So getting to the main point, my questions are what does a game engine really need? How to structure the engine in a industry-standard structure? (I'm still a student, but I'm going to graduate soon...) And last but not least, how do we make a game using this engine in question?
The fundamental point of a game engine is that a game engine is just a concept. If you make a breakout clone then the code that relates to how the game itself interacts is usually what you would consider the "game logic" layer. For instance the code that says if a ball hits a wall it has to reverse velocity and bounce off the wall, that would be logic level code.
On the other hand, the code in the game loop that gathers input on how to move the paddle, then code that actually renders the ball and the bricks and all that, that could be considered engine level code.
The thing is there isn't any "rule" on how seperated these things have to be, many a beginner and even professional will happily make a ball class that should be game logic and they put a bunch of opengl drawing commands in it, that usually is bad in terms of engine seperation because it means that the parts of the game depend heavily on each other, and are coupled. If you want to change from opengl to directx suddenly instead of having to go into the "rendering subsystem" and change all the "draw a thing" code into directx, you'll instead be going into every single game object class and changing it, bad news!
The only real difference between that and something supermassive like unreal is:
-More parts: big engines tend to be generic, they tend to be designed to happily render different file formats, different shapes and sizes and materials and so on. They also tend to have more subsystems that you might not even use. For instance if you want to play full motion video in your game, you'll probably need a library for that. Most big engines have a lot of these features built in standard and extensively tested and performance benchmarked.
-More generic: big engines, even if they aren't sold, are often used to develop multiple games because they are seen as an investment by the team with programming time. If they spend two years making an engine and it makes three games with some minor modifications, they've saved perhaps a year of extra programming time for each title.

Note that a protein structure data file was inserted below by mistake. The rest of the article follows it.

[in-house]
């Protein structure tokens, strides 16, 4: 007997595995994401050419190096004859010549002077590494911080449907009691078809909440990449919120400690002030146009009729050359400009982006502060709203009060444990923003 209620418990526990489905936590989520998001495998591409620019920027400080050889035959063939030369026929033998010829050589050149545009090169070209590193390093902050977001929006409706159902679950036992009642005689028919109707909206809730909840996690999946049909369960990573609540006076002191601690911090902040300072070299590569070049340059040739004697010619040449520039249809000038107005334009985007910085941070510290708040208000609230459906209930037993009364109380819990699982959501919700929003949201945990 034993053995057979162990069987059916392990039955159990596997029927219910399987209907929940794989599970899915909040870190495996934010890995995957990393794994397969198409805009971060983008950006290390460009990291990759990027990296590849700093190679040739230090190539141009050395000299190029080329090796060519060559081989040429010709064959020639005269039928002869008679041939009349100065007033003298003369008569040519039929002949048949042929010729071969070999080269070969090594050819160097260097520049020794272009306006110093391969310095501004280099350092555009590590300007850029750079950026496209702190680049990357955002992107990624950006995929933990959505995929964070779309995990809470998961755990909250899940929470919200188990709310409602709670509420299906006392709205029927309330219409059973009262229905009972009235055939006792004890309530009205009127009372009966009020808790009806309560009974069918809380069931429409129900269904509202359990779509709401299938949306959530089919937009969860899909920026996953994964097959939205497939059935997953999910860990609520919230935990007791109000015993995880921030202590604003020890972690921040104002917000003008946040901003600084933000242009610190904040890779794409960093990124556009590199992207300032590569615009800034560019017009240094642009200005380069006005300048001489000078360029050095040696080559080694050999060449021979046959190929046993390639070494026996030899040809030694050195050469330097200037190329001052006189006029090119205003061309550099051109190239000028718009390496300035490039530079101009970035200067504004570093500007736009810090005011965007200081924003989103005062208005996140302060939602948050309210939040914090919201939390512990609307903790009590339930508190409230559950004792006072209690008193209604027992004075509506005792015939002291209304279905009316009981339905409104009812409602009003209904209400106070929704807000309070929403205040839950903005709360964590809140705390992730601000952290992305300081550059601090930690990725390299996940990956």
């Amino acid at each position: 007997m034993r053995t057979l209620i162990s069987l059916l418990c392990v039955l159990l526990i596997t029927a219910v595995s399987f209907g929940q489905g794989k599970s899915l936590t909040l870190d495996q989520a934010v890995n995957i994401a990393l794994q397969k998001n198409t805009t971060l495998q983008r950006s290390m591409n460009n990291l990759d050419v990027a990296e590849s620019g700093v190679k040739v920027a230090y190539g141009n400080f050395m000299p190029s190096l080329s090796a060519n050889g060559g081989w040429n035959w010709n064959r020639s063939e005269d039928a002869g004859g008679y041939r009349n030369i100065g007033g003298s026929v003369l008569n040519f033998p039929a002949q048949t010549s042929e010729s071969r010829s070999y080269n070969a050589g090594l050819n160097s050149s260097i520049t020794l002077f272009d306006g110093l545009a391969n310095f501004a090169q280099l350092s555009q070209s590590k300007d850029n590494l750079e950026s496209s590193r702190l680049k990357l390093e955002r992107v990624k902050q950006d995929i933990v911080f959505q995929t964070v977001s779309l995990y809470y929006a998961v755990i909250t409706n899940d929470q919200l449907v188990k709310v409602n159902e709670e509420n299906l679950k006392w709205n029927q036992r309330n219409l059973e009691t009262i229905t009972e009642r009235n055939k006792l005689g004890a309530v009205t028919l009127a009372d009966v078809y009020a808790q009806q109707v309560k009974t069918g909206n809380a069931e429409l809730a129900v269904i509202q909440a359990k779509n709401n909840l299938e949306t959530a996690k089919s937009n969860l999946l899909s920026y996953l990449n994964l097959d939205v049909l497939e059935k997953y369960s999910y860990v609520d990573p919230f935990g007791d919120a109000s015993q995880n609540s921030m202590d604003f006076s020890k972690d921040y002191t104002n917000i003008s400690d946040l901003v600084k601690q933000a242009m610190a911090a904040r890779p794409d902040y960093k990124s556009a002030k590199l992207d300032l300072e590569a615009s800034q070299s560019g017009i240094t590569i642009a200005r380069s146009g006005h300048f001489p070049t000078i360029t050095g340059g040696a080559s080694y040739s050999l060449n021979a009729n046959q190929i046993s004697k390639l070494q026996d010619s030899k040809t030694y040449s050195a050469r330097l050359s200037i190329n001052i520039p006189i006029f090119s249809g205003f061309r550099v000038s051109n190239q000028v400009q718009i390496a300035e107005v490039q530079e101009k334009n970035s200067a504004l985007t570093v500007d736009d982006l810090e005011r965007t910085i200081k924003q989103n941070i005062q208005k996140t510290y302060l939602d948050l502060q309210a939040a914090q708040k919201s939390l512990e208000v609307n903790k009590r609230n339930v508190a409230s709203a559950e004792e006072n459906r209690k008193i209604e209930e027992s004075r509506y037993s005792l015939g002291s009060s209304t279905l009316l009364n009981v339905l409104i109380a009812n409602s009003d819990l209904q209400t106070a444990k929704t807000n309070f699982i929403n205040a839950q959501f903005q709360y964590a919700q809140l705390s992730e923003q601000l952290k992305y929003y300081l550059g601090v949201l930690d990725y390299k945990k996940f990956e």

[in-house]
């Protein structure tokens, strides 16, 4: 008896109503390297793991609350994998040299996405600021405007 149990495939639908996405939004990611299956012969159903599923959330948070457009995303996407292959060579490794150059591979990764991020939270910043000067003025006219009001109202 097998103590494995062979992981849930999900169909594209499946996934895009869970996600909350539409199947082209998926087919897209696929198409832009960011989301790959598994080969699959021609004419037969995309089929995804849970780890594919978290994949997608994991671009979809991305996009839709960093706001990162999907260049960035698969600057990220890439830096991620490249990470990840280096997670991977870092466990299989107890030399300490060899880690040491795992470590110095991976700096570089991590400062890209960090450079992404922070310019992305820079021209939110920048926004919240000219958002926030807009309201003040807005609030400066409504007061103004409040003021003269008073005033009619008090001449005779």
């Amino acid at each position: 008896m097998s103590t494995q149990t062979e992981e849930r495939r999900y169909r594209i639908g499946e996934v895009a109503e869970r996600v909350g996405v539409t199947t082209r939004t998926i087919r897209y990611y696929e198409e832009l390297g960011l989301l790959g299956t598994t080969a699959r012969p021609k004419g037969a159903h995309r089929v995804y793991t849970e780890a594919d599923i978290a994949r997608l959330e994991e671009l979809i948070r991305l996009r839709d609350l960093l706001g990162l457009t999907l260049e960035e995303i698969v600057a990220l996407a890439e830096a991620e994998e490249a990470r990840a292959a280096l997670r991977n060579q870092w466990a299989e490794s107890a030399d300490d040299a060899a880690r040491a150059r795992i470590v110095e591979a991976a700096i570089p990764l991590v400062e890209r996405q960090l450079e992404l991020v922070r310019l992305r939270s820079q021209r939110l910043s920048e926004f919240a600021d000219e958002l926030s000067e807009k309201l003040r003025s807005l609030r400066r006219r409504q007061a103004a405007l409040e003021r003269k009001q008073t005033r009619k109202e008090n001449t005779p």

-More people and expertise: With size can often come advantage, between the years of experience of the engineers and money poured into big engines they tend to be a lot more tested and designed with performance in mind. For someone like an indie there isn't usually practical purpose to spending three years improving the framerate of your pong game, with a large 3d open world game with lots of shaders and nonsense, performance is critical, so they have a lot of people spend a lot of time on each subsection of the engine to make them perform as optimally as they can.
So what should YOU do? That depends on what you want to make. If your plan is to become a programmer for a living in the AAA industry it is definitely worth making your own projects. Experience is never wasted in programming, learn that lesson early. Using unity or something isn't a 'waste of time' but it will teach you -specific- things. You won't ever learn the fundamentals of making a game engine by using unity, like the game loop and the rendering libraries and stuff like that. Realistically if you get into the game industry as a programmer, or even as an indie, you will probably need to acquire that knowledge at some point.
It really comes down to goals, if you just want to design games then I would never recommend coding, even using an engine like unity might be too much "lower level" work for most people. On the flip side if you wanted to become specifically a programmer an learn the real meat and potatoes of how a game functions as a program, you might get a good start using an existing engine, but eventually you'll have to learn that lower level stuff.